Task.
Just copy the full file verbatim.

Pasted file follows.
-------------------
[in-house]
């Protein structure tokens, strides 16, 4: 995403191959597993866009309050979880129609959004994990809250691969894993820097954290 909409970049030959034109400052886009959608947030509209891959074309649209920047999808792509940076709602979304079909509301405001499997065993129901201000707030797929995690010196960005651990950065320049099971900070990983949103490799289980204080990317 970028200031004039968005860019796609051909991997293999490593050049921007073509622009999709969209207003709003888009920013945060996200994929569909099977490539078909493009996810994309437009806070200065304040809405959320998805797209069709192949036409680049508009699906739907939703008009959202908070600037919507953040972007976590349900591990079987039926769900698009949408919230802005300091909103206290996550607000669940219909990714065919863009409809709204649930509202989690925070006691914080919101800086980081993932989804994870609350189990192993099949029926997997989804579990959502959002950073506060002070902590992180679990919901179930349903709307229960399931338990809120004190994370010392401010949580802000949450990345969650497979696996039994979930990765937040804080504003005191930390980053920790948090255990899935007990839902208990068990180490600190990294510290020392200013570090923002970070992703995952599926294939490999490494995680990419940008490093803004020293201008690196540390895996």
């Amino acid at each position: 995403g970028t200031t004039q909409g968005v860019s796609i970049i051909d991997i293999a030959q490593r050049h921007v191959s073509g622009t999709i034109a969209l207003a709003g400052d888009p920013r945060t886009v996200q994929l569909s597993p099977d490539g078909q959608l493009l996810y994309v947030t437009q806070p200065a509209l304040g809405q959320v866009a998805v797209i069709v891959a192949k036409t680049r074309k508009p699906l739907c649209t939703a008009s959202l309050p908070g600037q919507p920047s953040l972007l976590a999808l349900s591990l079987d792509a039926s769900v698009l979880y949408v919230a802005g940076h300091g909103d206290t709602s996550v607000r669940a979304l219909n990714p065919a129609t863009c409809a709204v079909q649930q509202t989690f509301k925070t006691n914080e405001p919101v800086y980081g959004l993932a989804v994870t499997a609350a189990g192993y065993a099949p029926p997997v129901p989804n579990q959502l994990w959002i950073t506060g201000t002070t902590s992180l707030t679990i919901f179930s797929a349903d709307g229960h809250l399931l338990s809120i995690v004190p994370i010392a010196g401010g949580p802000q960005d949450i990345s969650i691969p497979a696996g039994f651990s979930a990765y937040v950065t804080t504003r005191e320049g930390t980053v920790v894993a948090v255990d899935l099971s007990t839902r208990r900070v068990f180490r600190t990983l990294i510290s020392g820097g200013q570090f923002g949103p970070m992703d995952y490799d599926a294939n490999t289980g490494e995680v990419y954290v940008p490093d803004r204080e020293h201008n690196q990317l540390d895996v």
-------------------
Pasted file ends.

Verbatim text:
[in-house]
């Protein structure tokens, strides 16, 4: 995403191959597993866009309050979880129609959004994990809250691969894993820097954290 909409970049030959034109400052886009959608947030509209891959074309649209920047999808792509940076709602979304079909509301405001499997065993129901201000707030797929995690010196960005651990950065320049099971900070990983949103490799289980204080990317 970028200031004039968005860019796609051909991997293999490593050049921007073509622009999709969209207003709003888009920013945060996200994929569909099977490539078909493009996810994309437009806070200065304040809405959320998805797209069709192949036409680049508009699906739907939703008009959202908070600037919507953040972007976590349900591990079987039926769900698009949408919230802005300091909103206290996550607000669940219909990714065919863009409809709204649930509202989690925070006691914080919101800086980081993932989804994870609350189990192993099949029926997997989804579990959502959002950073506060002070902590992180679990919901179930349903709307229960399931338990809120004190994370010392401010949580802000949450990345969650497979696996039994979930990765937040804080504003005191930390980053920790948090255990899935007990839902208990068990180490600190990294510290020392200013570090923002970070992703995952599926294939490999490494995680990419940008490093803004020293201008690196540390895996």
């Amino acid at each position: 995403g970028t200031t004039q909409g968005v860019s796609i970049i051909d991997i293999a030959q490593r050049h921007v191959s073509g622009t999709i034109a969209l207003a709003g400052d888009p920013r945060t886009v996200q994929l569909s597993p099977d490539g078909q959608l493009l996810y994309v947030t437009q806070p200065a509209l304040g809405q959320v866009a998805v797209i069709v891959a192949k036409t680049r074309k508009p699906l739907c649209t939703a008009s959202l309050p908070g600037q919507p920047s953040l972007l976590a999808l349900s591990l079987d792509a039926s769900v698009l979880y949408v919230a802005g940076h300091g909103d206290t709602s996550v607000r669940a979304l219909n990714p065919a129609t863009c409809a709204v079909q649930q509202t989690f509301k925070t006691n914080e405001p919101v800086y980081g959004l993932a989804v994870t499997a609350a189990g192993y065993a099949p029926p997997v129901p989804n579990q959502l994990w959002i950073t506060g201000t002070t902590s992180l707030t679990i919901f179930s797929a349903d709307g229960h809250l399931l338990s809120i995690v004190p994370i010392a010196g401010g949580p802000q960005d949450i990345s969650i691969p497979a696996g039994f651990s979930a990765y937040v950065t804080t504003r005191e320049g930390t980053v920790v894993a948090v255990d899935l099971s007990t839902r208990r900070v068990f180490r600190t990983l990294i510290s020392g820097g200013q570090f923002g949103p970070m992703d995952y490799d599926a294939n490999t289980g490494e995680v990419y954290v940008p490093d803004r204080e020293h201008n690196q990317l540390d895996v």